‘Salvation’ (Soteria) and ancient mystery cults

Jim, Suk Fong (2017) ‘Salvation’ (Soteria) and ancient mystery cults. Archiv für Religionsgeschichte, 18-19 (1). pp. 255-282.

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Abstract

In the nineteenth and twentieth centuries, it was often held that ancient mystery cults were ‘religions of salvation’ (Erlösungsreligionen). Such interpretations have been criticised by Walter Burkert in Ancient Mystery Cults (1987), who argued against the other-worldly character of Greek mysteries. Burkert’s work remains one of the most important studies of mystery cults today; nevertheless it does not examine the actual use of the Greek word soteria (‘salvation’, ‘deliverance’, ‘safety’), which is central for determining whether Greek mystery cults were indeed ‘Erlösungsreligionen’. This article investigates the extent to which Greek mystery cults could offer soteria (‘salvation’) in the eschatological sense. By examining the language of soteria in the best-known mystery cults in ancient Greece, it will ask whether Greek eschatological hopes were ever expressed in the language of soteria or in other terms. It will be demonstrated that, even when used in relation to mysteries, soteria did not mean anything other than protection in the here-and-now, so that what was offered was predominantly a this-worldly ‘salvation’. If early Christianity indeed derived its most important concept (soteria) from Greek religion, it was a derivation with a significant adaptation and change in meaning.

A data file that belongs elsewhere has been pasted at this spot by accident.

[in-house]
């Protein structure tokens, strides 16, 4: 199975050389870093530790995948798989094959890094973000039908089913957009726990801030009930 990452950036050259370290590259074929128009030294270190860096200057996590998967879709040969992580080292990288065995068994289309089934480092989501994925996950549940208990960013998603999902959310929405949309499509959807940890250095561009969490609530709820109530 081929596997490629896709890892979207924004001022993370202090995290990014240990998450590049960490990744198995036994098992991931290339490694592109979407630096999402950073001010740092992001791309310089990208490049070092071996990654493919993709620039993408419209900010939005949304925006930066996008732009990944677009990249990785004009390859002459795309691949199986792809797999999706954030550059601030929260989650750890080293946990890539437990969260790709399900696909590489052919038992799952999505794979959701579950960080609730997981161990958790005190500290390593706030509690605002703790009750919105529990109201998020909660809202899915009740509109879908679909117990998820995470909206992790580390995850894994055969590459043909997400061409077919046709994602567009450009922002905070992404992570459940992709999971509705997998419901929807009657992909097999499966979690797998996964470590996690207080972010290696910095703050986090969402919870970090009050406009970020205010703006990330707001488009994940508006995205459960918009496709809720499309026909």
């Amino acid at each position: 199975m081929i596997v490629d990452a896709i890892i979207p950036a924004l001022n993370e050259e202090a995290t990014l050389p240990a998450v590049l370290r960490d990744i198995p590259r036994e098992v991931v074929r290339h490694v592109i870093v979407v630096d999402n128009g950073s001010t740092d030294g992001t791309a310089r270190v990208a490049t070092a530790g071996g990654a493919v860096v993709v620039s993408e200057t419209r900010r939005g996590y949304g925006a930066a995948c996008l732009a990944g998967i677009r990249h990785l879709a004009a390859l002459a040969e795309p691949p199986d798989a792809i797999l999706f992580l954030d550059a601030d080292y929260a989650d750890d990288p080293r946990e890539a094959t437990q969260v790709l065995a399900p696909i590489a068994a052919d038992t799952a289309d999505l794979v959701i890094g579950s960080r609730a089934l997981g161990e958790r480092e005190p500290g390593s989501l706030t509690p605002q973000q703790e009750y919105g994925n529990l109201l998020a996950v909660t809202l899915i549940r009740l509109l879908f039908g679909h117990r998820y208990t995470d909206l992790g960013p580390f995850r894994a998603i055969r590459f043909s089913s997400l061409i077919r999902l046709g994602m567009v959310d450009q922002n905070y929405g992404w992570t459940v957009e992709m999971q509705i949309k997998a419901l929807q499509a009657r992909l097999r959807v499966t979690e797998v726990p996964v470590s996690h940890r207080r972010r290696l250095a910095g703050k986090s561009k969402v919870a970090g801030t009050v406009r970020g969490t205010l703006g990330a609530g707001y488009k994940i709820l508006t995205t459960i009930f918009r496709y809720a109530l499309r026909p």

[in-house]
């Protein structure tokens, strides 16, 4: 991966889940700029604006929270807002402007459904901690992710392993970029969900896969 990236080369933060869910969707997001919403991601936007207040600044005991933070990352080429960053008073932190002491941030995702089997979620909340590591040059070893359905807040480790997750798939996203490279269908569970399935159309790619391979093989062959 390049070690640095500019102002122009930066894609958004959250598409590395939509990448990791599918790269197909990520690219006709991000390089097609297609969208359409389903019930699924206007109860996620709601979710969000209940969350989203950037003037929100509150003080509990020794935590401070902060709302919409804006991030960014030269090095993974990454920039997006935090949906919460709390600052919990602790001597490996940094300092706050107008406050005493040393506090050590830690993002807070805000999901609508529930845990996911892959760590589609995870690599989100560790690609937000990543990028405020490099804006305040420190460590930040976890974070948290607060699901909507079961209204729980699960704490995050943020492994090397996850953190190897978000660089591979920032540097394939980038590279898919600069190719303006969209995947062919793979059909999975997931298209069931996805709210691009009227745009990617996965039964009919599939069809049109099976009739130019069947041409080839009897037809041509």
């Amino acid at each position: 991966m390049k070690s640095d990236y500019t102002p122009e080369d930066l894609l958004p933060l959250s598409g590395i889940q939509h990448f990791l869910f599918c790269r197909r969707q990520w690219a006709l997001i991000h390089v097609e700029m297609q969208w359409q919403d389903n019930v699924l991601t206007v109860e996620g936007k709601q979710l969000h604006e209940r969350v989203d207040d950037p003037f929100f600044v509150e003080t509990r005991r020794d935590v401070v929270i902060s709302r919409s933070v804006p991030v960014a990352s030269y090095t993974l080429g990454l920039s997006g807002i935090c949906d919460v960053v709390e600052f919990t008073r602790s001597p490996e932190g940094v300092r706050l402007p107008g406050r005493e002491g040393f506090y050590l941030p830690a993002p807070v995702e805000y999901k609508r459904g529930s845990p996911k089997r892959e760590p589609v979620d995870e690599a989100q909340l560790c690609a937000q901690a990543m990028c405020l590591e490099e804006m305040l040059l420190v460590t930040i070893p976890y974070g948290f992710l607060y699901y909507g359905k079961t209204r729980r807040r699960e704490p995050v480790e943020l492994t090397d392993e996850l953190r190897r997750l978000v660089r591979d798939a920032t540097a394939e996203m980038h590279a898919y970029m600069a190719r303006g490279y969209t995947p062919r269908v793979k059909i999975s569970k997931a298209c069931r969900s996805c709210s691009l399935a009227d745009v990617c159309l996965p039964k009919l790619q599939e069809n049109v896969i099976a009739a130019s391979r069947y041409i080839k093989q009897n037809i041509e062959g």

Item Type:
Journal Article
Journal or Publication Title:
Archiv für Religionsgeschichte
Additional Information:
© 2017 by Walter de Gruyter Berlin/Boston
ID Code:
84165
Deposited By:
Deposited On:
23 Jan 2017 09:34
Refereed?:
Yes
Published?:
Published
Last Modified:
29 Nov 2020 04:15